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“We shall also enhance our capability to counter Improvised Explosive Devices (IEDs). These devices are a major threat to our troops, those of our allies and to the ordinary Afghan people. We are deploying personnel with a range of skills to detect, dispose and exploit IEDs and to prevent them being laid. Other personnel will improve our ability to defend our bases while we shall also reinforce our already significant reconnaissance capabilities. We shall increase the number of tactical unmanned aerial vehicles. We shall also deploy Sea King air surveillance and control helicopters and the new airborne stand-off radar. These complementary systems track use radar to track movements on the ground.

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They can help our forces to detect, follow and intercept insurgents before they can lay IEDs”.—[Official Report, Commons, 29/4/09; col. 46WS.]

The noble Lord also referred to the extra 20,000 troops and sought positive feedback. We hope to see security gradually improving with the additional 20,000 NATO troops, and increasing numbers and efficiency in the Afghan National Army. Security is an important aspect of our long-term development efforts. It will allow for better access to markets and, in turn, offer farmers an alternative to poppy growing. Poppies are collected at the farm gate, while farmers take other crops to market—a point ably made by the noble Lord, Lord Ramsbotham. NATO rules allow ISAF partners specifically to target individuals with narcotics interests.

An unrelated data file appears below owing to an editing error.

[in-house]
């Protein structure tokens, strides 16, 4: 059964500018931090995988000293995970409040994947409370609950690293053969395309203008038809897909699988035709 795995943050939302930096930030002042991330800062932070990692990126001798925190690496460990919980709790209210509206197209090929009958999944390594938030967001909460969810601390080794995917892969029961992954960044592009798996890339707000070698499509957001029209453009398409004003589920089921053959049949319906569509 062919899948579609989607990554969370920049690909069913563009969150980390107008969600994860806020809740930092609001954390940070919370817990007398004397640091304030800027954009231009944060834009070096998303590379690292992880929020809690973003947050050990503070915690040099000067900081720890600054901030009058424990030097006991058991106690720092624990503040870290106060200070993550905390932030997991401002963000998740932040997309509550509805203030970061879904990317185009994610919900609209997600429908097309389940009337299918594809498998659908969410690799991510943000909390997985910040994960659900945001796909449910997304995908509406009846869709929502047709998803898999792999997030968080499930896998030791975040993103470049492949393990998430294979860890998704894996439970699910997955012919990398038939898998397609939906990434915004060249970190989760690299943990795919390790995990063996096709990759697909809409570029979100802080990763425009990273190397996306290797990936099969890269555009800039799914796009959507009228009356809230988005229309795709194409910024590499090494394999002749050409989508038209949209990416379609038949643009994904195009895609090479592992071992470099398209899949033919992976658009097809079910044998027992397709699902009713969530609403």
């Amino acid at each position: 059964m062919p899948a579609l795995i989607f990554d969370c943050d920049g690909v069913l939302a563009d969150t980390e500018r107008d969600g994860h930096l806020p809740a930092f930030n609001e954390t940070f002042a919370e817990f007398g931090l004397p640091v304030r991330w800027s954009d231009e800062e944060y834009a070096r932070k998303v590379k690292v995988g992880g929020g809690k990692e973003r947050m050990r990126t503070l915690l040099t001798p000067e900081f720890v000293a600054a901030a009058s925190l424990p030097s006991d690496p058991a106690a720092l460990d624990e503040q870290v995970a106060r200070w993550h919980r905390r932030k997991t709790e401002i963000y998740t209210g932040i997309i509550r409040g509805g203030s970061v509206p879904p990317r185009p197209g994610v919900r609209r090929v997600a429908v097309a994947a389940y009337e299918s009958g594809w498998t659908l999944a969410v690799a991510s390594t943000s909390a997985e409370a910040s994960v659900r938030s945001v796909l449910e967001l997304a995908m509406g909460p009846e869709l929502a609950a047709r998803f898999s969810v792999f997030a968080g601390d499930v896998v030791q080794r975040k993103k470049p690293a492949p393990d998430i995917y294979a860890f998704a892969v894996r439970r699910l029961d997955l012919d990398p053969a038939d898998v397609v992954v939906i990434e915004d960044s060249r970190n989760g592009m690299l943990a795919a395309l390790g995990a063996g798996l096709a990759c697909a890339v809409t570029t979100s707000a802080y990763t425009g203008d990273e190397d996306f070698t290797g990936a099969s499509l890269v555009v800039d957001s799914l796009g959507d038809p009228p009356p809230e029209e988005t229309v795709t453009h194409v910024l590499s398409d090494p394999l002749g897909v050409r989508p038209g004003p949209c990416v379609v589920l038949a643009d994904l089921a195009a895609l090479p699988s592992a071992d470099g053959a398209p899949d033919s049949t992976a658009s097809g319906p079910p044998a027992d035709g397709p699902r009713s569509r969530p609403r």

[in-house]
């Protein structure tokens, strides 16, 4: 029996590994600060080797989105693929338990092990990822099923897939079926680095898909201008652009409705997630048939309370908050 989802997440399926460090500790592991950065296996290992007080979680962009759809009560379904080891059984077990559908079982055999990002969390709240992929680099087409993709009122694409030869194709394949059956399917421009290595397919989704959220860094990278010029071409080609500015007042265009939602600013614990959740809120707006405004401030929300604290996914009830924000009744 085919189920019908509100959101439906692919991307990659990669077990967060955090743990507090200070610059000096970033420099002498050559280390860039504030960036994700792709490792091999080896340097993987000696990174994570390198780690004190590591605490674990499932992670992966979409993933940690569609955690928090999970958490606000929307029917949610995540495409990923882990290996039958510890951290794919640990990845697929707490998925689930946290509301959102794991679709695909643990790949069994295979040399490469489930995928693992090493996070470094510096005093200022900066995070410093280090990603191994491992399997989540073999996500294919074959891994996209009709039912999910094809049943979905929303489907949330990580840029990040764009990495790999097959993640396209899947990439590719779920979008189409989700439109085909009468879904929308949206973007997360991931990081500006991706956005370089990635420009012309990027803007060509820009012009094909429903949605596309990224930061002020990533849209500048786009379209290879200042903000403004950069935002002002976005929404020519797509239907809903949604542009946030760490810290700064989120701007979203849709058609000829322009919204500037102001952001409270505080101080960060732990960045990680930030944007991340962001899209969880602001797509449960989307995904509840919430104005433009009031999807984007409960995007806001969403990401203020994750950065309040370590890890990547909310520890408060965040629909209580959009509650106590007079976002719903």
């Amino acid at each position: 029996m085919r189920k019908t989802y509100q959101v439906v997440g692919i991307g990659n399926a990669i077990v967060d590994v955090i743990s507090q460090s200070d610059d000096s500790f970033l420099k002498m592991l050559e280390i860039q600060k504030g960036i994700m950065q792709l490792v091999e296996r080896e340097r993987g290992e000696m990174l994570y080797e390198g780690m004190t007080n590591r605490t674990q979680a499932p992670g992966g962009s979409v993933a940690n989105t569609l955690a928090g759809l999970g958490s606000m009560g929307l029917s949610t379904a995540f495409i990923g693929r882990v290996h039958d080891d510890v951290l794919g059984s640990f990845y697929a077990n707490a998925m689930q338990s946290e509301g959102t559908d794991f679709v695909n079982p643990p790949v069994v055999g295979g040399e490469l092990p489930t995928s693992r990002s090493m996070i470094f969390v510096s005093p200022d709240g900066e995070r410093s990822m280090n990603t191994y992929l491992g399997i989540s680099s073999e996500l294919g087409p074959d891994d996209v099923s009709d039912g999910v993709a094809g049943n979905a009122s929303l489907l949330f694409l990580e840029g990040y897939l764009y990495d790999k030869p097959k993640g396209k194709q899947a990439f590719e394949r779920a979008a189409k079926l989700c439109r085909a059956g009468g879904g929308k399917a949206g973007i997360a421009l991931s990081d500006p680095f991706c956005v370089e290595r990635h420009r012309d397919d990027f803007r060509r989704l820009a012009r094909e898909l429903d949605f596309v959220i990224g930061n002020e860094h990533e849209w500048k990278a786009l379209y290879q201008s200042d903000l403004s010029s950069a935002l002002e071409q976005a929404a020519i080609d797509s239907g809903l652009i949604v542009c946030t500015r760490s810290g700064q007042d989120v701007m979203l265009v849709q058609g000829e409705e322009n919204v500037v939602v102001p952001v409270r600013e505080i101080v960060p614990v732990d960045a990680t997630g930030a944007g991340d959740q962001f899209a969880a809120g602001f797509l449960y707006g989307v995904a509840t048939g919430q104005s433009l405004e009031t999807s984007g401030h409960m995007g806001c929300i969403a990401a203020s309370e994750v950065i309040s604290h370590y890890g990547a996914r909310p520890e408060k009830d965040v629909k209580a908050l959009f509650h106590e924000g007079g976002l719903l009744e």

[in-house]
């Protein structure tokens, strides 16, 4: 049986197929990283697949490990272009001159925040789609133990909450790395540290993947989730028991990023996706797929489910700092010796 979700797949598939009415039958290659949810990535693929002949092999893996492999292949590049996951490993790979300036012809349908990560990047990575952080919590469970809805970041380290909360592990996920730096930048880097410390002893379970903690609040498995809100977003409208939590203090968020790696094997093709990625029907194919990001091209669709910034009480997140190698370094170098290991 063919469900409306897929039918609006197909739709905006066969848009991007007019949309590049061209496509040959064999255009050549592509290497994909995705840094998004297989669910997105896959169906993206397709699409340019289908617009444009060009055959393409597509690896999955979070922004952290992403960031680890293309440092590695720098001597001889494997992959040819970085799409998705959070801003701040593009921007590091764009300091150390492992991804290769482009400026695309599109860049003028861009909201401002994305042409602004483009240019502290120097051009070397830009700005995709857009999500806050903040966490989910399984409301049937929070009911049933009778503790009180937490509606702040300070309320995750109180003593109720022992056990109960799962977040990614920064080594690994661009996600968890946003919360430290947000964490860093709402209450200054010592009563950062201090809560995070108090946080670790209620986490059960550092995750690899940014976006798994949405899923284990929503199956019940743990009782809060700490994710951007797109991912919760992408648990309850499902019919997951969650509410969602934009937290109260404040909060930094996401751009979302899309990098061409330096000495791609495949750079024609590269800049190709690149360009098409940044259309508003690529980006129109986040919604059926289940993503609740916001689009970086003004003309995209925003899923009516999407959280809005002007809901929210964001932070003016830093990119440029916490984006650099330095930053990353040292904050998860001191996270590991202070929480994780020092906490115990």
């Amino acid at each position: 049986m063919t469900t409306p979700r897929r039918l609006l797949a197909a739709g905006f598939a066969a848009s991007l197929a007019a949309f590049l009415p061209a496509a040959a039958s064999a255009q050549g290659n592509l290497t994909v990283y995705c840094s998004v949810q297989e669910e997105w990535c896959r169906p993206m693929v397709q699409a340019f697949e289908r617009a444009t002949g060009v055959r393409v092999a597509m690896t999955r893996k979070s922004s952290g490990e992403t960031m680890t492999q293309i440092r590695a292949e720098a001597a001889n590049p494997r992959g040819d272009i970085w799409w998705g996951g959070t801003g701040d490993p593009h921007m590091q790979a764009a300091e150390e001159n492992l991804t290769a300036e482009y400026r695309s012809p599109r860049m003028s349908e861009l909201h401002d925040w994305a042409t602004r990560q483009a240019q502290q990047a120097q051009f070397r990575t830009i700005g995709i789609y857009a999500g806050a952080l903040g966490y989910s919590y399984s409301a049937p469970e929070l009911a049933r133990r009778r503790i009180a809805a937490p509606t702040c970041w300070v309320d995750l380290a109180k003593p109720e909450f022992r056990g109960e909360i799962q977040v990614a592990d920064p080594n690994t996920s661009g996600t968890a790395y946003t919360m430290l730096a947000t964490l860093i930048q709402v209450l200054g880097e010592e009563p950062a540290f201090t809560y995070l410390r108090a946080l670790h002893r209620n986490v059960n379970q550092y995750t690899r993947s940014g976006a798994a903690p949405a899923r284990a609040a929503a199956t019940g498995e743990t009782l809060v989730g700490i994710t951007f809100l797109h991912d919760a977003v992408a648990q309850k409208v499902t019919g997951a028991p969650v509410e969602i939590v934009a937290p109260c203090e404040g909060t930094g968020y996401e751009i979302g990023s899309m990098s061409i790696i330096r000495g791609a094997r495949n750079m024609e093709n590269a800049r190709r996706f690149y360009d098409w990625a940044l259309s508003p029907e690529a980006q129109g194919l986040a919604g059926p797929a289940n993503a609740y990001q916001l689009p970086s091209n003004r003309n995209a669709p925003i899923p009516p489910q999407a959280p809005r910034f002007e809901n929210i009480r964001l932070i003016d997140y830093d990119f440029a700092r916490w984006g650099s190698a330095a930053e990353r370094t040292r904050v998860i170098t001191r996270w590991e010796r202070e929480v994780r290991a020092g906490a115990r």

The noble Lord also raised development to replace the HARDP programme, how it has progressed and whether we can achieve a permanent and sustained transfer from poppy to wheat cultivation in Helmand. DfID has agreed in principle to fund the Helmand alternative livelihoods programme, the first stage of which will be operational by September. The aim of the programme is to reduce poppy cultivation, but its success will depend on the overall security situation and the development of market prices for poppy and agricultural produce.

The noble Lord also raised the comparative lack of success of the GLE in other provinces compared with Helmand. He rightly made comments about the energy and efficiency of a particular governor and whether other governors were being encouraged or, indeed, removed if they do not achieve the same endeavours. At the moment, I prefer to take some comfort from the successes, but we need to seek to sustain and to improve the capabilities of the Government of Afghanistan in all the areas where we can clearly see weaknesses that need to be reduced.